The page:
Samoa Peninsula Swell Statistics, February: All Swell – Any Wind
The graph describes the combination of swells directed at Samoa Peninsula through an average February, based on 2032 NWW3 model predictions since 2007 (values every 3 hours). The wave model does not forecast wind or surf right at the coastline so we have chosen the best grid node based on what we know about Samoa Peninsula. In this particular case the best grid node is 33 km away (21 miles).
The rose diagram shows the distribution of swell sizes and swell direction, while the graph at the bottom shows the same thing but lacks direction information. Five colours illustrate increasing wave sizes. Blue shows the smallest swells, less that 0.5m (1.5 feet) high. These were forecast only 10% of the time. Green and yellow illustrate increasing swell sizes and highest swells greater than >3m (>10ft) are shown in red. In each graph, the area of any colour is proportional to how frequently that size swell happens.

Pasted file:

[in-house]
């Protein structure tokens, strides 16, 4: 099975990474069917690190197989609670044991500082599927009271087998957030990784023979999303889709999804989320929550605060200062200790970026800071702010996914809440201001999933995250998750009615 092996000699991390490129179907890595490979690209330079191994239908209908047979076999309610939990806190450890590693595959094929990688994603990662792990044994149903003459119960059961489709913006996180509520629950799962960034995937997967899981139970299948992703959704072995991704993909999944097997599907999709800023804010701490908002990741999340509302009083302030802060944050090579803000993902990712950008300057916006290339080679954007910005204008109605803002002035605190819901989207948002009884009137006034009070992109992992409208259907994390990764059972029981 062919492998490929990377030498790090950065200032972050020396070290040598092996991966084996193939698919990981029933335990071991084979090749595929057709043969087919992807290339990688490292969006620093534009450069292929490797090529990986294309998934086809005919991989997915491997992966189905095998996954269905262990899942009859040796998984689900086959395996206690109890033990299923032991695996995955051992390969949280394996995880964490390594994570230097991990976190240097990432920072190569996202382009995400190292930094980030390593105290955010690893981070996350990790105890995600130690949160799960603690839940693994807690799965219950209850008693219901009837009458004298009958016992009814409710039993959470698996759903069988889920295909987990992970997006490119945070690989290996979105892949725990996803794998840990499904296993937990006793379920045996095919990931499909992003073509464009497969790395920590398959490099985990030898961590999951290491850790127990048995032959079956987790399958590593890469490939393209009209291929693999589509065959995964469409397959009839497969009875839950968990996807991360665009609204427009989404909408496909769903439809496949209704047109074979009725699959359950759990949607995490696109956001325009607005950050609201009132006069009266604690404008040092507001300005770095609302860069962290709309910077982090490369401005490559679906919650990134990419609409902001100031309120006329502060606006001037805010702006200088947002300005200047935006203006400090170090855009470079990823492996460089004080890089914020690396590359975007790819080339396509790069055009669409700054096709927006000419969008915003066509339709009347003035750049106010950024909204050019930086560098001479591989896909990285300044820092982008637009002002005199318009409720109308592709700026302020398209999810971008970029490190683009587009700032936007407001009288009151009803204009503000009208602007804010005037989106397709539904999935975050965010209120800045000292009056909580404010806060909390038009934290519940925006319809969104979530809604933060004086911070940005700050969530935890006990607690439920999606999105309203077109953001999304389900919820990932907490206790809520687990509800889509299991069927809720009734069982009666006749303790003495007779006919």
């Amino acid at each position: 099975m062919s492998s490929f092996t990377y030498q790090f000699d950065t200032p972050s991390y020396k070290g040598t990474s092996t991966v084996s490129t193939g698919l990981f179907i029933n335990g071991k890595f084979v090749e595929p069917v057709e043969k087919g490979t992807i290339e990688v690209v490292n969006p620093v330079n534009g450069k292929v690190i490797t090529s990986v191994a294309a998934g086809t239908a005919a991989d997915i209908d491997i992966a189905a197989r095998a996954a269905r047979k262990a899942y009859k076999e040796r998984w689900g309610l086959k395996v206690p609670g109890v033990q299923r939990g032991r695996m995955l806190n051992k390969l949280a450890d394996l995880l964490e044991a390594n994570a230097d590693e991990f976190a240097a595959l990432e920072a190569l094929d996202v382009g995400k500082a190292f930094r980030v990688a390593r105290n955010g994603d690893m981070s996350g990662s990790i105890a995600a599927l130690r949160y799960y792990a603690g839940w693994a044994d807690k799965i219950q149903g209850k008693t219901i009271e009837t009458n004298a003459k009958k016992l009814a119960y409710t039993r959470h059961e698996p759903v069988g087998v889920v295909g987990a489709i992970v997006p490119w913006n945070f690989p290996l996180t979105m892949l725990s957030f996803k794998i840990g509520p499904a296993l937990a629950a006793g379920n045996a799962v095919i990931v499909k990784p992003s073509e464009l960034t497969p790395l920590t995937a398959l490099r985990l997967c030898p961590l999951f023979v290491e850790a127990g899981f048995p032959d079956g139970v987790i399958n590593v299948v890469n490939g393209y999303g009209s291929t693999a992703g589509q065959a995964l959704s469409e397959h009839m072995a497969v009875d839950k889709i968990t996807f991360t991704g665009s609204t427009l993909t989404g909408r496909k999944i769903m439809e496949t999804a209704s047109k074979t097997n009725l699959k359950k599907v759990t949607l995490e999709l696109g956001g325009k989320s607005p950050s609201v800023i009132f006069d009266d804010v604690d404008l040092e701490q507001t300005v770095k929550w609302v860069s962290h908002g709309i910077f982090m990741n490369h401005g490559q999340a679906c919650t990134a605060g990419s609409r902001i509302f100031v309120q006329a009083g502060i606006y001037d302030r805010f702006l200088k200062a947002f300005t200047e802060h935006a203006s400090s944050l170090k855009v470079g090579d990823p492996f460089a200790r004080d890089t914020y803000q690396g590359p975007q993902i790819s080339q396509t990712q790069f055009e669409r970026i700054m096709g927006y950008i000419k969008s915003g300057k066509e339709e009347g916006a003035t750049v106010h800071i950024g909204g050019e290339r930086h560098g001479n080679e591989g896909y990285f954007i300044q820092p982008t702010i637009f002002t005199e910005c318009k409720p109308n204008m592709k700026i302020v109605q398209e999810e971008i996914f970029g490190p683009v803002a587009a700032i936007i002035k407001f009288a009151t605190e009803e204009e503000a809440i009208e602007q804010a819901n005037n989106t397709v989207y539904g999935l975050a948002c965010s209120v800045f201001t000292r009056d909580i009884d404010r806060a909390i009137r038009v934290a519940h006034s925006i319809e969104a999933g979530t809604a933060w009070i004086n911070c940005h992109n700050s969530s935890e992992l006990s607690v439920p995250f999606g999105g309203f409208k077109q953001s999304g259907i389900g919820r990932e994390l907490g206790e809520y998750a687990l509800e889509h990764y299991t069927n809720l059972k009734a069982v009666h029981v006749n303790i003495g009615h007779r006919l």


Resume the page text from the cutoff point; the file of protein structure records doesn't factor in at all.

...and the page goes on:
The diagram suggests that the prevailing swell direction, shown by the biggest spokes, was WNW, whereas the the dominant wind blows from the W. Because the wave model grid is away from the coast, sometimes a strong offshore wind blows largest waves away from Samoa Peninsula and out to sea. We group these with the no surf category of the bar chart. To keep it simple we don't show these in the rose diagram. Because wind determines whether or not waves are good for surfing at Samoa Peninsula, you can load a different image that shows only the swells that were forecast to coincide with glassy or offshore wind conditions. In a typical February, swells large enough to cause clean enough to surf waves at Samoa Peninsula run for about 89% of the time.
IMPORTANT: Beta version feature! Swell heights are open water values from NWW3. There is no attempt to model near-shore effects. Coastal wave heights will generally be less, especially if the break does not have unobstructed exposure to the open ocean.